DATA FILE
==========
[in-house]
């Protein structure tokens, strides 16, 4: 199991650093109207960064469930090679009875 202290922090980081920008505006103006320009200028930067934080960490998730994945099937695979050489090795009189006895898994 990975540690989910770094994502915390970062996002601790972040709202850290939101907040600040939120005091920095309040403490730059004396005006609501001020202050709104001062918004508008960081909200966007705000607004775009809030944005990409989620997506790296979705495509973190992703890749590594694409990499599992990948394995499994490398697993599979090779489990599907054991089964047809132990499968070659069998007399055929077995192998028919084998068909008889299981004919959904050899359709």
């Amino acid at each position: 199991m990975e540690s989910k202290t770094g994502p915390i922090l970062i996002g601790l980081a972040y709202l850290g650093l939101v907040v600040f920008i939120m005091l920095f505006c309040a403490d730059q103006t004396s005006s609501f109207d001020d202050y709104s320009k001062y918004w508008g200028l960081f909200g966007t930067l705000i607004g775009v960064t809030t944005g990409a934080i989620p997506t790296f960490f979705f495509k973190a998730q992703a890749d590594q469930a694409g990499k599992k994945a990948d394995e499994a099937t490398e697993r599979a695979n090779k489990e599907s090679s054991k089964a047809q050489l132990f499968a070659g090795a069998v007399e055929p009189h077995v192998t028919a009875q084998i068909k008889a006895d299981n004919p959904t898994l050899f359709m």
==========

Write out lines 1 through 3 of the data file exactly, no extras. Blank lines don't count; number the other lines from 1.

[in-house]
């Protein structure tokens, strides 16, 4: 199991650093109207960064469930090679009875 202290922090980081920008505006103006320009200028930067934080960490998730994945099937695979050489090795009189006895898994 990975540690989910770094994502915390970062996002601790972040709202850290939101907040600040939120005091920095309040403490730059004396005006609501001020202050709104001062918004508008960081909200966007705000607004775009809030944005990409989620997506790296979705495509973190992703890749590594694409990499599992990948394995499994490398697993599979090779489990599907054991089964047809132990499968070659069998007399055929077995192998028919084998068909008889299981004919959904050899359709």
């Amino acid at each position: 199991m990975e540690s989910k202290t770094g994502p915390i922090l970062i996002g601790l980081a972040y709202l850290g650093l939101v907040v600040f920008i939120m005091l920095f505006c309040a403490d730059q103006t004396s005006s609501f109207d001020d202050y709104s320009k001062y918004w508008g200028l960081f909200g966007t930067l705000i607004g775009v960064t809030t944005g990409a934080i989620p997506t790296f960490f979705f495509k973190a998730q992703a890749d590594q469930a694409g990499k599992k994945a990948d394995e499994a099937t490398e697993r599979a695979n090779k489990e599907s090679s054991k089964a047809q050489l132990f499968a070659g090795a069998v007399e055929p009189h077995v192998t028919a009875q084998i068909k008889a006895d299981n004919p959904t898994l050899f359709m």